Composer of the Week - Elgar (27th June 2022)
This weeks composer of the week is...
Sir Edward William Elgar
Elgar was born in Broadheath, Worcestershire. His father owned a music shop. Apart from having violin lessons Elgar taught himself about music. He studied the printed music in his father’s shop and often travelled with him when he went on his rounds to tune pianos. He heard a lot of cathedral music and often practised the organ. He took over his father’s job as church organist and soon became conductor of local orchestras and bands.
Worcester was a small town but the music there was good. The Three Choirs Festival took place there every third year. In 1884 he was playing the violin in the orchestra when the great Czech composer Dvořák was conducting.
In 1889 Elgar married. His wife Caroline Alice Roberts came from a family who had more money than the Elgars, and she was 8 years older than he was. Many people did not approve of the marriage, but she was a good wife to him and encouraged him in his efforts to be a successful composer.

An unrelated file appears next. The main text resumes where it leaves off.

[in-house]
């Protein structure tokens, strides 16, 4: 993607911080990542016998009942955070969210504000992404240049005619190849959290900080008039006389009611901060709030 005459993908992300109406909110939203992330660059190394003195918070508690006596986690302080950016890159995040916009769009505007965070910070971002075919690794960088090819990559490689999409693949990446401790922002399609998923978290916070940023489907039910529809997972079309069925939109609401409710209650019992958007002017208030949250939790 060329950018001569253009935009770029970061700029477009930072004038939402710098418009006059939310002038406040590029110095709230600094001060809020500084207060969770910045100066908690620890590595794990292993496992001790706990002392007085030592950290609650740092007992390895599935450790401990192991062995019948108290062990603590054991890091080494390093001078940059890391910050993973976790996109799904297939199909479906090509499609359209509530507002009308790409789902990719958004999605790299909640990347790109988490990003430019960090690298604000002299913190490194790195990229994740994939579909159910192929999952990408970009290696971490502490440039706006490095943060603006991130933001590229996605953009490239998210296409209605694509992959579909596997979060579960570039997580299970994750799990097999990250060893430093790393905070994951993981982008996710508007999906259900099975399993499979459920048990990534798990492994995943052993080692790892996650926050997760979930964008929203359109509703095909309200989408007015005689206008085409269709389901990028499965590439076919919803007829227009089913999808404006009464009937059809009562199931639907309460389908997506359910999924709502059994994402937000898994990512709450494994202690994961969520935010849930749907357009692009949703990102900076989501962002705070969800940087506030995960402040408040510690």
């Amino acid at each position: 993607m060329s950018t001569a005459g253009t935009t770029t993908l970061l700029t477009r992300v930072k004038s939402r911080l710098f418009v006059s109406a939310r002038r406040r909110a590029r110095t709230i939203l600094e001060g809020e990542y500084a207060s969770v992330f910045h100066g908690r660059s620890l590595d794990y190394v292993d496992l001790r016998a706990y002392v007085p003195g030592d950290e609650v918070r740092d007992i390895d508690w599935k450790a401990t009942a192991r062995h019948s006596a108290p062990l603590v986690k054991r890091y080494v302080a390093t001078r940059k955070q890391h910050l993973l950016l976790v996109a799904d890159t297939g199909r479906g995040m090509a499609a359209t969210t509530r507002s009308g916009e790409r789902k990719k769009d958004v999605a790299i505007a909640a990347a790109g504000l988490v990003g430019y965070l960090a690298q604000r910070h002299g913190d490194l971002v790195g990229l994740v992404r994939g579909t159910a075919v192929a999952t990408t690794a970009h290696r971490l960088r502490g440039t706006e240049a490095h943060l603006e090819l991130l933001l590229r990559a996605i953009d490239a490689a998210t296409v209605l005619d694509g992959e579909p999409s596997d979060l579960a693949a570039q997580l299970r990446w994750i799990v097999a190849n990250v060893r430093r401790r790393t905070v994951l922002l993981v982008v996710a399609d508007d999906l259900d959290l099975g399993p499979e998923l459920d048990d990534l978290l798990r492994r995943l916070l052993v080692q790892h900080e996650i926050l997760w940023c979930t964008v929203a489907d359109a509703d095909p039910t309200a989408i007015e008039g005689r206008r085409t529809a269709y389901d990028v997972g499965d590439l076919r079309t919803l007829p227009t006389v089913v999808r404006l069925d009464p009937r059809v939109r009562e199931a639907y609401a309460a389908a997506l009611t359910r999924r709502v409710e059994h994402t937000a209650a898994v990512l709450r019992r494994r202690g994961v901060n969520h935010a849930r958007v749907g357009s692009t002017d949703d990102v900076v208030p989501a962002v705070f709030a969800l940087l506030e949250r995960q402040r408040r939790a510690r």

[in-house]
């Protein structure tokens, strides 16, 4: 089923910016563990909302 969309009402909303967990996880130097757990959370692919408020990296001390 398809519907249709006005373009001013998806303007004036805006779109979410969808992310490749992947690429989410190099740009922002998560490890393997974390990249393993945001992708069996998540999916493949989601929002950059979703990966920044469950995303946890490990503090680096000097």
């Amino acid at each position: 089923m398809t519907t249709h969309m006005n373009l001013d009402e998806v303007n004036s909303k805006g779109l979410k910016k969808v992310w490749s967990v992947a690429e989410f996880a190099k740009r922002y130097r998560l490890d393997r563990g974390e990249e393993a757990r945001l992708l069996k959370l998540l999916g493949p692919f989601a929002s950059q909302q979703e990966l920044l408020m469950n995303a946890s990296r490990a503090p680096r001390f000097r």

In 1899 Elgar wrote an orchestral piece called the Enigma Variations. There is a main tune, and then a series of variations on the tune. Each variation describes one of his friends, but he did not say which friends they were: he only put their initials or nickname at the top of each variation. This is why the piece is an enigma (a “puzzle” or “secret”). People have managed to work out who each friend was, but the meaning of the main tune is still a puzzle. This music made Elgar very famous.
The next work that he wrote is probably his greatest work: The Dream of Gerontius (1900). It is an oratorio. Gerontius is an old man who is dying and thinking about whether God will punish him for his sins or save him and take him to heaven. Elgar wrote two other oratorios: The Apostles and The Kingdom. He wrote two symphonies, a violin concerto, a cello concerto, Introduction and Allegro for Strings, Sea Pictu